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Event Archive - Jel, DJ Abilities, Serengeti, Dale Evans

Sun. November 17th 2013 The Cobalt (No Minors)
Cancelled $9 adv / $11 door
Tickets at:

Event Categories

Music: Electronic / DJ, Hip Hop / Rap
"[Jel]'s third album proper, a follow-up to 2006's impeccable Soft Money, is difficult to appreciate with the proper awe until you have seen him play live. The foremost practitioner of sample-based MPC production and performance, Jel uses hip-hop's favourite drum machine in a manner that can only be described as symphonic – every single note played via his intricate, polyrhythmic finger-drumming as samples loop and trigger, creating intensely psychedelic hip-hop patterns and textures."
— The Skinny

♠♠♠ Jel ♠♠♠

♣♣♣ DJ Abilities ♣♣♣

♥♥♥ Serengeti ♥♥♥

... with tunes from ♦♦♦ Dale Evans ♦♦♦

SHOW: 9:30PM
COVER: $9 (adv) / $11 (door)

JEL bio:
Imagine Public Enemy's Bomb Squad detonating explosives under the prog-rock grooves of German experimental behemoths, Can. These ideas seem mutually exclusive, but they're not. The evidence is in the shrapnel funk of Late Pass, the third album from Anticon co-founder, Jel. As the scarred vocals of the title track instruct: don't get too comfortable.

If you're unfamiliar with the Chicago-bred, Bay-area based producer/rapper born Jeffrey Logan, he's on the shortlist for best indie rap producer of the last decade. Admittedly, this sort of hyperbole comes standard issue in one-sheets, but Jel has the necessary resume.

His career traces back to Deep Puddle Dynamics, a group featuring Slug of Atmosphere and Jel's frequent collaborator, Doseone. Later forming Subtle, Themselves, and 13 & God, Jel and Dose's blitzkrieg experimentations remain visionary and futuristic-they're also among the few times rock and rap have ever successfully gotten high together. Most recently, Jel co-produced the Kenny Dennis EP and C.A.R. with Odd Nosdam for label mate, Serengeti, two similarly brilliant blends of high concept ideas, hover-converted boom bap, and the occasional rib tip sandwich.

On paper, it seems a little strange that Late Pass is only his third official solo record. But not when you consider it's meticulousness. Samples, hard-slapping drums, and damaged vocals are stitched with surgical precision. If there's a closest analogue, it might be Beck circa Odelay if KRS-One was his spirit animal.

"The title came from how I was just late in delivering a third album and how motherfuckers are late onto me," Jel says. "It represents where I'm at right now. I'm not falling the fuck off. I'm not getting super large. I'm doing my thing."

His thing is successfully reconciling warring ideas. It's noisy and intense but it swings enough to make your head nod. It's a psychedelic sample collage, but one that avoids the usual clichés. It isn't trippy or cinematic. It will leave you dizzy, not because of a druggy vibe, but because your face has been slapped and your head spun around several times. You might recognize some of your favorite rap lines turned distorted and sunburned.

This outlook is buried in the observational raps-it's paranoid and skeptical, the personal as political.

"Sometimes the inspirations came from walking around outside, sometimes they would come from a Boots Riley song," Jel said. "We're an easily seduced culture in a twisted tornado of cell phones and information overload. As a response, I kept things a little more minimal. I didn't want to over do the drums. I wanted to get my point across."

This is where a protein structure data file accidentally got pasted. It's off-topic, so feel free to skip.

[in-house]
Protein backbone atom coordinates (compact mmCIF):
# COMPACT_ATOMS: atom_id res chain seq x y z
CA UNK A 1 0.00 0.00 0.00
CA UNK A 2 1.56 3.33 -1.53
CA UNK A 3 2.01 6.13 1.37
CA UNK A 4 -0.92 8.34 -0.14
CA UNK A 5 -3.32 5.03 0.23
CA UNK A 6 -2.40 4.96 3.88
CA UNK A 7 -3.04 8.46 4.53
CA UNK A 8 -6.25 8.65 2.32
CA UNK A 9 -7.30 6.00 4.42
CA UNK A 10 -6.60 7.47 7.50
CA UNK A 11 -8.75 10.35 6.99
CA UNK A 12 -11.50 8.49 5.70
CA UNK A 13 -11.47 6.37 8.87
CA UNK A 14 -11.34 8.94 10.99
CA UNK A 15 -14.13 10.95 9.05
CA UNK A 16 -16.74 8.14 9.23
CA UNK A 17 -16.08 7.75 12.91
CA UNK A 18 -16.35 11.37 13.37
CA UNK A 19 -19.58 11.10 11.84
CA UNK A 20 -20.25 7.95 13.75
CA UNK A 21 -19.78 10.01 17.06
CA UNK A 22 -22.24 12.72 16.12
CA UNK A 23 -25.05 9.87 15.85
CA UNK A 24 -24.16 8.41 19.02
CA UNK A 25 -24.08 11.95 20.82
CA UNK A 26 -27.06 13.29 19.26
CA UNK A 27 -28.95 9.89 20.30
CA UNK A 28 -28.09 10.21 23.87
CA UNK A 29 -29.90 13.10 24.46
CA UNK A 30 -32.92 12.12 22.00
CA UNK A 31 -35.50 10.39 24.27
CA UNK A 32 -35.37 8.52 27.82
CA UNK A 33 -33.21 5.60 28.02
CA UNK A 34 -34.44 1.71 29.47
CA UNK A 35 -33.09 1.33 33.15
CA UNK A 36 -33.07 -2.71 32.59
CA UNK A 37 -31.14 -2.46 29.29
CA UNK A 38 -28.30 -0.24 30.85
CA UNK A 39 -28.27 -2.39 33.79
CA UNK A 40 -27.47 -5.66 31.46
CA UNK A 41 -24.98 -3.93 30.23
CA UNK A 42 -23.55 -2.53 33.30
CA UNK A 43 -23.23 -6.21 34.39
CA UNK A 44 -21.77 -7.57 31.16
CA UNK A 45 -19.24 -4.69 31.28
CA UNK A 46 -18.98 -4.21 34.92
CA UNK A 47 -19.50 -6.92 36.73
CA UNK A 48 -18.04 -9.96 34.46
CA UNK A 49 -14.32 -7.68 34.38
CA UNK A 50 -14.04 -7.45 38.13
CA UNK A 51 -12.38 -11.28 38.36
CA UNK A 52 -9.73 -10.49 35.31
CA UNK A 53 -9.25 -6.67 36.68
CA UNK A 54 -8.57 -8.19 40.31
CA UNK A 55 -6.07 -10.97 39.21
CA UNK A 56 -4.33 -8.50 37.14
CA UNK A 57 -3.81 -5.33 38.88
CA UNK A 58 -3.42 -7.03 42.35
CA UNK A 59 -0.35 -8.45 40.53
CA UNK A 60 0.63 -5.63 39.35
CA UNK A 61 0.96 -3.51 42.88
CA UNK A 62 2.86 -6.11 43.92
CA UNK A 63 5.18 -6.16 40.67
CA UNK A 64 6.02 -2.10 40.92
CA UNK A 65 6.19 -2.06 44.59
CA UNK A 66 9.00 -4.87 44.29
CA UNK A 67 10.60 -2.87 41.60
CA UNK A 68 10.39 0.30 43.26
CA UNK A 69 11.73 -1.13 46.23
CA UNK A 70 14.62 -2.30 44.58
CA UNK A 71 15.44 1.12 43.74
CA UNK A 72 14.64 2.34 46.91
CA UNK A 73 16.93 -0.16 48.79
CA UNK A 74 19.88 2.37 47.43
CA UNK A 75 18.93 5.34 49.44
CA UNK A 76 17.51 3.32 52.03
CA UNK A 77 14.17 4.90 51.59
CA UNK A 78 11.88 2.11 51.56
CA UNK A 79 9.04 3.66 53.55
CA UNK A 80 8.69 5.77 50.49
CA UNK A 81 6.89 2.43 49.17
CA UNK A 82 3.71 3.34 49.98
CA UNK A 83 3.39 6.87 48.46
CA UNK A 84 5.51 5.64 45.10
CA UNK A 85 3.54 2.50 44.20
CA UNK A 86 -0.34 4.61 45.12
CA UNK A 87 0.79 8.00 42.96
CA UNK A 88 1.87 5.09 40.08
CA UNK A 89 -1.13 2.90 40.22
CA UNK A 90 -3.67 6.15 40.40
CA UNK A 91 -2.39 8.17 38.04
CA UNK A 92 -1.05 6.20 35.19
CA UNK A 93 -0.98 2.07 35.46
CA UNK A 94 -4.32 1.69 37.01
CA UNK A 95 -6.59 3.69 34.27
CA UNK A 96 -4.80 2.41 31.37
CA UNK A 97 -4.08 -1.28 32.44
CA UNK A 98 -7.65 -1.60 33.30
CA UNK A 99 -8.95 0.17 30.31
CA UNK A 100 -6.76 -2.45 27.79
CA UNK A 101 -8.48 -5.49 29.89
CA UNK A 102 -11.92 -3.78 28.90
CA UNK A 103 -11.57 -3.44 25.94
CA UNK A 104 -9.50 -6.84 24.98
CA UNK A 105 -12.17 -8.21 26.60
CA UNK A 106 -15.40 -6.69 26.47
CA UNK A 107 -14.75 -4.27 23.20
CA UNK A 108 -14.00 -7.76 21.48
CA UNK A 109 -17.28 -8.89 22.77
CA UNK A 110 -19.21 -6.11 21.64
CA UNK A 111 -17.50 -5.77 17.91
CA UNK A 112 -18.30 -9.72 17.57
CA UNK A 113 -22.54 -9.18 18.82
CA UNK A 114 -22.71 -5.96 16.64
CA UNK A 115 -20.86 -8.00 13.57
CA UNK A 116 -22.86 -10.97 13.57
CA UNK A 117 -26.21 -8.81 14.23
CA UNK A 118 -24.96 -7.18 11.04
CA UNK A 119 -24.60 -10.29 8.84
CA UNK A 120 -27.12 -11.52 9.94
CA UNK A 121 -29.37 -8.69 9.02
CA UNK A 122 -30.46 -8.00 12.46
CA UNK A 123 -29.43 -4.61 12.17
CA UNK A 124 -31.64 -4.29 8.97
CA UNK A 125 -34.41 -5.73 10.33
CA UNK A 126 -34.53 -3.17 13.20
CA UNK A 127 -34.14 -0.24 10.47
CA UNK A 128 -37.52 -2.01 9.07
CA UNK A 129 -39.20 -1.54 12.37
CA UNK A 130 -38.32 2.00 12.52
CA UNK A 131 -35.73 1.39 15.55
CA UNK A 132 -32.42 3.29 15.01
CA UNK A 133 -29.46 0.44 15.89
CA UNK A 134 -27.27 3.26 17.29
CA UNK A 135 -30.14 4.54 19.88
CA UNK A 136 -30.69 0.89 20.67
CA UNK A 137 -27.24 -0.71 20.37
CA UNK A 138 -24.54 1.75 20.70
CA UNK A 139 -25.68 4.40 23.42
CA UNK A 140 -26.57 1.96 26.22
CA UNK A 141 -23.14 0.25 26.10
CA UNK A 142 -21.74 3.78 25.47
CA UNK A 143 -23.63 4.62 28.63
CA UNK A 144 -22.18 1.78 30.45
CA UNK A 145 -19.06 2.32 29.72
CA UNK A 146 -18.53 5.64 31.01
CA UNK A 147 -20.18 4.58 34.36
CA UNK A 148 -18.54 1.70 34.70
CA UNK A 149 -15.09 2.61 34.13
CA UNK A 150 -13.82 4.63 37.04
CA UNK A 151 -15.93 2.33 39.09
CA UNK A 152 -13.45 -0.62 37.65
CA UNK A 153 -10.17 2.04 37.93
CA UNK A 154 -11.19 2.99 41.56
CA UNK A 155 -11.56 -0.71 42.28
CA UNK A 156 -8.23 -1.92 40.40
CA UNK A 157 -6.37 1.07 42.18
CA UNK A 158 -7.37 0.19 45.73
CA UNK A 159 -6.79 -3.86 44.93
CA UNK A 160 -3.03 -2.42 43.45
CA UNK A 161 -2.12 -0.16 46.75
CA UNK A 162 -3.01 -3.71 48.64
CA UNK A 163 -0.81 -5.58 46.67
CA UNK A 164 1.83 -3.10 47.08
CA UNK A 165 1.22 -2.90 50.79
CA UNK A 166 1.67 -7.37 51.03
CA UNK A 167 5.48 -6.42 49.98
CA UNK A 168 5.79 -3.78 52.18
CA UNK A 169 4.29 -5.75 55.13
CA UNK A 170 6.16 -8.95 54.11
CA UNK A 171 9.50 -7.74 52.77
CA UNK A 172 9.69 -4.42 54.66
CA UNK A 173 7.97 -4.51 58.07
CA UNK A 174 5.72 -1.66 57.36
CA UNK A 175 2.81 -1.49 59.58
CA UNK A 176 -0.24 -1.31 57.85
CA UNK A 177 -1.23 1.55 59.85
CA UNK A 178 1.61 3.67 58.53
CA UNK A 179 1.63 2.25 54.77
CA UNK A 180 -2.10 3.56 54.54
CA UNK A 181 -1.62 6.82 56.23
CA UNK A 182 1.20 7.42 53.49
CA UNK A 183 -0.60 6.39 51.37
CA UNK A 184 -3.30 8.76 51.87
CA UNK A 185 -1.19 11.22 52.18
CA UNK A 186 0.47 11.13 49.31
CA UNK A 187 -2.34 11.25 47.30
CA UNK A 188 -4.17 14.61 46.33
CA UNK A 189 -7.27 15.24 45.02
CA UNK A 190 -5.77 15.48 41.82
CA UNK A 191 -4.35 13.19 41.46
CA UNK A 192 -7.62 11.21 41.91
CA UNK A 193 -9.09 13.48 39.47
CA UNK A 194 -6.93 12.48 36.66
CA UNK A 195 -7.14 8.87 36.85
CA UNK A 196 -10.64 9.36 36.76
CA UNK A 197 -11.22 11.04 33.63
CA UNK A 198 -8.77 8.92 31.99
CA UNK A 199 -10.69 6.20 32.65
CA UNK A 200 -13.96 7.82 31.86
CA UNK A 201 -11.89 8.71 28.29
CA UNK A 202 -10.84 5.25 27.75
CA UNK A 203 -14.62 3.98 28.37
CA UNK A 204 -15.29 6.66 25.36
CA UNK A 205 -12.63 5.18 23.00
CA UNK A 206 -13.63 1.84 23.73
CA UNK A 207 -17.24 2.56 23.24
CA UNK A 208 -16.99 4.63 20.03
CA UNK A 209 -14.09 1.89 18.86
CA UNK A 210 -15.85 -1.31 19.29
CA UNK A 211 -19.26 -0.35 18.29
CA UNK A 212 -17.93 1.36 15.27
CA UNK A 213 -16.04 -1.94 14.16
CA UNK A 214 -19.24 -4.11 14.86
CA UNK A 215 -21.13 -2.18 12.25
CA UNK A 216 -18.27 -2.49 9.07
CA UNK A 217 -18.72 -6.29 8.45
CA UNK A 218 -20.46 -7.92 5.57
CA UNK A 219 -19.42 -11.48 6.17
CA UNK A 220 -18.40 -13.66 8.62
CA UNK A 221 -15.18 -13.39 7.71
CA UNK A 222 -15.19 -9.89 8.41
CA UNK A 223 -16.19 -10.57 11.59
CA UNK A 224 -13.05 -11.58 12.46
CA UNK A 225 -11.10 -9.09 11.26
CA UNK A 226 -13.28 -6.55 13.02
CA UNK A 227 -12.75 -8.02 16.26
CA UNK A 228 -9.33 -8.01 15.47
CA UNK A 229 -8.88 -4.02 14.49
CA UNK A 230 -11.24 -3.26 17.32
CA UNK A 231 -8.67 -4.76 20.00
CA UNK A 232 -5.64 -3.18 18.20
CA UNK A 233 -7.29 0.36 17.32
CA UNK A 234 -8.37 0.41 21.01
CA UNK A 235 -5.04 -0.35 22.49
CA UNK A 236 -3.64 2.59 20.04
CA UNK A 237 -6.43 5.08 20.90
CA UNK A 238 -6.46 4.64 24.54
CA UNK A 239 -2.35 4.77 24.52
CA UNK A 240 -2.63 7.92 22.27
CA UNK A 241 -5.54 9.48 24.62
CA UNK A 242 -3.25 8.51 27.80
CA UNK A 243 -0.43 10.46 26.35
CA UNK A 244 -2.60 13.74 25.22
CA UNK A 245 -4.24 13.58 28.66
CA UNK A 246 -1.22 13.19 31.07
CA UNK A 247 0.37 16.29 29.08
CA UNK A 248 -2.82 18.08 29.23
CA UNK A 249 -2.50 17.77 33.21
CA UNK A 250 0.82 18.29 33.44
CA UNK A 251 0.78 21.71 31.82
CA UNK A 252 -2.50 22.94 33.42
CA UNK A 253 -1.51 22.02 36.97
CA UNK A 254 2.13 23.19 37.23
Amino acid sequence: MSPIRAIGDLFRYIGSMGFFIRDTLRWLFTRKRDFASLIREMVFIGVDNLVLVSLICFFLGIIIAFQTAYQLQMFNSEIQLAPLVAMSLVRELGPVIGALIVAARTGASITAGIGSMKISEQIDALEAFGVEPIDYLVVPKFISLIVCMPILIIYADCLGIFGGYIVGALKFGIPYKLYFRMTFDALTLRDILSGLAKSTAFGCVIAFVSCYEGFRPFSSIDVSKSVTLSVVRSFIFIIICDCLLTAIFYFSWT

This point appears from the first seconds of the album-when the MPC starts to punch and the drums start to kick-and the impact is bayonet sharp.
Billy Freekin Dee. In the beginning… there were turntables. For the first six months, the Minnesota-based underground hip hop producer and turntablist DJ'ed on the ground, on a hardwood floor, with a case of beer. Eventually he got a table and a MPC, and hooked up with the likes of Rhymesayers Entertainment and Epitaph. Since then, he has released two mix tapes, produced four full-length albums, won two DMC championships and played hundreds of shows.
Illinois native David Cohn, a.k.a. multifaceted rapper Serengeti, experienced two distinctly different childhoods growing up. Half of his time was spent in Chicago’s then all-black South Side with his mother — a secretary, atheist, and devout communist. The other half was clocked in the then all-white suburbs of Olympic Fields with his father — a stressed, middle-class business-owner. Though Serengeti is the great nephew of Sonny Cohn, Count Basie’s trumpeter of thirty years, music wasn’t passed down freely in the family. Instead, young David kept his musical obsessions in his head, and by the time he was ready to loose them, his skull had accumulated several album’s worth of left- field hip-hop detritus. Geti has since released fourteen albums in ten years. He made his first two nearly by accident, on the way to completing his so-called “debut,” Gasoline Rainbows. That triptych created a hefty rumble in the underground, showcasing stylish, heady raps intertwined with thick threads of soul, pop, rock and psychedelia. With 2006’s Dennehy — a character-based concept album loaded with Chi-town signposts and sports references — Geti established himself as the missing link between Kool Keith, Common Sense and Bill Swerski’s Superfans. Since, he’s been following a stream of consciousness through the darker corners of society and his psyche over an increasingly adventurous musical trajectory.


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One of the founding members of anticon/producer/vocalist/MPC detroyer. Past/present member of: THEMSELVES DEEP PUDDLE SUBTLE 13 & GOD PEEPING TOM more info